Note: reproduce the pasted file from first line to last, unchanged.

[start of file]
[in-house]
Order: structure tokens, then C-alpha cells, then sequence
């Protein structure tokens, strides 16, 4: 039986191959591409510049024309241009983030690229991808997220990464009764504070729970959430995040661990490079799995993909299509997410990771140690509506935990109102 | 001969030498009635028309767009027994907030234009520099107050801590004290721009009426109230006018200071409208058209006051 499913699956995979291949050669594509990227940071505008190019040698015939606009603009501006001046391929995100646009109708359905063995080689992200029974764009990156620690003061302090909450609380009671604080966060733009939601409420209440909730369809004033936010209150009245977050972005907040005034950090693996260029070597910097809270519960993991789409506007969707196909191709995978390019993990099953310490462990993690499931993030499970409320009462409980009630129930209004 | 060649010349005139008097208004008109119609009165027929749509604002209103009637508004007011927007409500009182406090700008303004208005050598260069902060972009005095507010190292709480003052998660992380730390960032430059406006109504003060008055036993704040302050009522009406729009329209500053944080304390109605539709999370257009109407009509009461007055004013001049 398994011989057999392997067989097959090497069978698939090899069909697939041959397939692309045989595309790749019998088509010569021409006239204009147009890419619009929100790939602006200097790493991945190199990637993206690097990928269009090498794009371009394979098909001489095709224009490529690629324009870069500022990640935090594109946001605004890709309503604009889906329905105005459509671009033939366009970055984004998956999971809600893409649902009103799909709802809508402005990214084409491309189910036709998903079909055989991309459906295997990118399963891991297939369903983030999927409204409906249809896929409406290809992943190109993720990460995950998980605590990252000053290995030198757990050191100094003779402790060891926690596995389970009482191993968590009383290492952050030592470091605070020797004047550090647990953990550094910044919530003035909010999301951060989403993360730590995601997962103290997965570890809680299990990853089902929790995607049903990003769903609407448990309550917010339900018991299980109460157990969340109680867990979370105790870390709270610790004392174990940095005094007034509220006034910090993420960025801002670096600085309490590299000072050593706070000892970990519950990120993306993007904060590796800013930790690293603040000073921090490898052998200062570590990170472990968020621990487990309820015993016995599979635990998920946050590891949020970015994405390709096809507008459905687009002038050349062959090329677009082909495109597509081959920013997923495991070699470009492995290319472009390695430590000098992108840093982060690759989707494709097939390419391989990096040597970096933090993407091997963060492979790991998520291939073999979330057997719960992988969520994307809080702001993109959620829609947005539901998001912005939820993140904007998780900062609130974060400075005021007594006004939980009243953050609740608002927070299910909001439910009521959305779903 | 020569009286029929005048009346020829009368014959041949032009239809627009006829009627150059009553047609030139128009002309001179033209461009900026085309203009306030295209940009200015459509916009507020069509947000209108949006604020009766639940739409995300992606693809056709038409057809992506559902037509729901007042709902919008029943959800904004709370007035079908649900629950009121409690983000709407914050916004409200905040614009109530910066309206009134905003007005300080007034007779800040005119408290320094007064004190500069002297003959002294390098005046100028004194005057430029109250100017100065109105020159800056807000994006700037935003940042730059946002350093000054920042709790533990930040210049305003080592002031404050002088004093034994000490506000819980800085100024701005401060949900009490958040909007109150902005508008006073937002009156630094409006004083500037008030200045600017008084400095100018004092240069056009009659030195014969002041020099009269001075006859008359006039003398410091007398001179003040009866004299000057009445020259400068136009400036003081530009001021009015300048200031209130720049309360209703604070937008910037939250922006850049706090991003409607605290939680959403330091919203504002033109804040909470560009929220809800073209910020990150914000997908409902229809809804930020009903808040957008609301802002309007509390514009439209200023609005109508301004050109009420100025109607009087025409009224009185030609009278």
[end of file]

[in-house]
Order: structure tokens, then C-alpha cells, then sequence
């Protein structure tokens, strides 16, 4: 039986191959591409510049024309241009983030690229991808997220990464009764504070729970959430995040661990490079799995993909299509997410990771140690509506935990109102 | 001969030498009635028309767009027994907030234009520099107050801590004290721009009426109230006018200071409208058209006051 499913699956995979291949050669594509990227940071505008190019040698015939606009603009501006001046391929995100646009109708359905063995080689992200029974764009990156620690003061302090909450609380009671604080966060733009939601409420209440909730369809004033936010209150009245977050972005907040005034950090693996260029070597910097809270519960993991789409506007969707196909191709995978390019993990099953310490462990993690499931993030499970409320009462409980009630129930209004 | 060649010349005139008097208004008109119609009165027929749509604002209103009637508004007011927007409500009182406090700008303004208005050598260069902060972009005095507010190292709480003052998660992380730390960032430059406006109504003060008055036993704040302050009522009406729009329209500053944080304390109605539709999370257009109407009509009461007055004013001049 398994011989057999392997067989097959090497069978698939090899069909697939041959397939692309045989595309790749019998088509010569021409006239204009147009890419619009929100790939602006200097790493991945190199990637993206690097990928269009090498794009371009394979098909001489095709224009490529690629324009870069500022990640935090594109946001605004890709309503604009889906329905105005459509671009033939366009970055984004998956999971809600893409649902009103799909709802809508402005990214084409491309189910036709998903079909055989991309459906295997990118399963891991297939369903983030999927409204409906249809896929409406290809992943190109993720990460995950998980605590990252000053290995030198757990050191100094003779402790060891926690596995389970009482191993968590009383290492952050030592470091605070020797004047550090647990953990550094910044919530003035909010999301951060989403993360730590995601997962103290997965570890809680299990990853089902929790995607049903990003769903609407448990309550917010339900018991299980109460157990969340109680867990979370105790870390709270610790004392174990940095005094007034509220006034910090993420960025801002670096600085309490590299000072050593706070000892970990519950990120993306993007904060590796800013930790690293603040000073921090490898052998200062570590990170472990968020621990487990309820015993016995599979635990998920946050590891949020970015994405390709096809507008459905687009002038050349062959090329677009082909495109597509081959920013997923495991070699470009492995290319472009390695430590000098992108840093982060690759989707494709097939390419391989990096040597970096933090993407091997963060492979790991998520291939073999979330057997719960992988969520994307809080702001993109959620829609947005539901998001912005939820993140904007998780900062609130974060400075005021007594006004939980009243953050609740608002927070299910909001439910009521959305779903 | 020569009286029929005048009346020829009368014959041949032009239809627009006829009627150059009553047609030139128009002309001179033209461009900026085309203009306030295209940009200015459509916009507020069509947000209108949006604020009766639940739409995300992606693809056709038409057809992506559902037509729901007042709902919008029943959800904004709370007035079908649900629950009121409690983000709407914050916004409200905040614009109530910066309206009134905003007005300080007034007779800040005119408290320094007064004190500069002297003959002294390098005046100028004194005057430029109250100017100065109105020159800056807000994006700037935003940042730059946002350093000054920042709790533990930040210049305003080592002031404050002088004093034994000490506000819980800085100024701005401060949900009490958040909007109150902005508008006073937002009156630094409006004083500037008030200045600017008084400095100018004092240069056009009659030195014969002041020099009269001075006859008359006039003398410091007398001179003040009866004299000057009445020259400068136009400036003081530009001021009015300048200031209130720049309360209703604070937008910037939250922006850049706090991003409607605290939680959403330091919203504002033109804040909470560009929220809800073209910020990150914000997908409902229809809804930020009903808040957008609301802002309007509390514009439209200023609005109508301004050109009420100025109607009087025409009224009185030609009278």